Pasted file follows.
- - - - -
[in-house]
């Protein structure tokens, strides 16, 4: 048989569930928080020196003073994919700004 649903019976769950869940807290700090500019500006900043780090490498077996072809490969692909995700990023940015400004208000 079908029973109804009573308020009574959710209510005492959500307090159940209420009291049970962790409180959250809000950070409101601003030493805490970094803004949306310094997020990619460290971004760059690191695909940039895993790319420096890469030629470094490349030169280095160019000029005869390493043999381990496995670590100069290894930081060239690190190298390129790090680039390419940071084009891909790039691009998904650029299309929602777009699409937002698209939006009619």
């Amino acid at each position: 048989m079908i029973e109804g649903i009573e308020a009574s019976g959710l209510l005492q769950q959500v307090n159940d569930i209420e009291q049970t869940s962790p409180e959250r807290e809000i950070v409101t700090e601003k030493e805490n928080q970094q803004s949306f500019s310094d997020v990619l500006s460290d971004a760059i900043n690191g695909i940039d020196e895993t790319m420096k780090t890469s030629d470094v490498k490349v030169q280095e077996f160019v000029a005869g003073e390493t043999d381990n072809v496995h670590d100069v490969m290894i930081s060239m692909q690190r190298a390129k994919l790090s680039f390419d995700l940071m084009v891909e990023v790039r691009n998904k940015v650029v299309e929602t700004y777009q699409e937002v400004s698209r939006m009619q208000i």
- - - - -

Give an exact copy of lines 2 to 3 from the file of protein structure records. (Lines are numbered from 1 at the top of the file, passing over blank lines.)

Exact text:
């Protein structure tokens, strides 16, 4: 048989569930928080020196003073994919700004 649903019976769950869940807290700090500019500006900043780090490498077996072809490969692909995700990023940015400004208000 079908029973109804009573308020009574959710209510005492959500307090159940209420009291049970962790409180959250809000950070409101601003030493805490970094803004949306310094997020990619460290971004760059690191695909940039895993790319420096890469030629470094490349030169280095160019000029005869390493043999381990496995670590100069290894930081060239690190190298390129790090680039390419940071084009891909790039691009998904650029299309929602777009699409937002698209939006009619």
């Amino acid at each position: 048989m079908i029973e109804g649903i009573e308020a009574s019976g959710l209510l005492q769950q959500v307090n159940d569930i209420e009291q049970t869940s962790p409180e959250r807290e809000i950070v409101t700090e601003k030493e805490n928080q970094q803004s949306f500019s310094d997020v990619l500006s460290d971004a760059i900043n690191g695909i940039d020196e895993t790319m420096k780090t890469s030629d470094v490498k490349v030169q280095e077996f160019v000029a005869g003073e390493t043999d381990n072809v496995h670590d100069v490969m290894i930081s060239m692909q690190r190298a390129k994919l790090s680039f390419d995700l940071m084009v891909e990023v790039r691009n998904k940015v650029v299309e929602t700004y777009q699409e937002v400004s698209r939006m009619q208000i």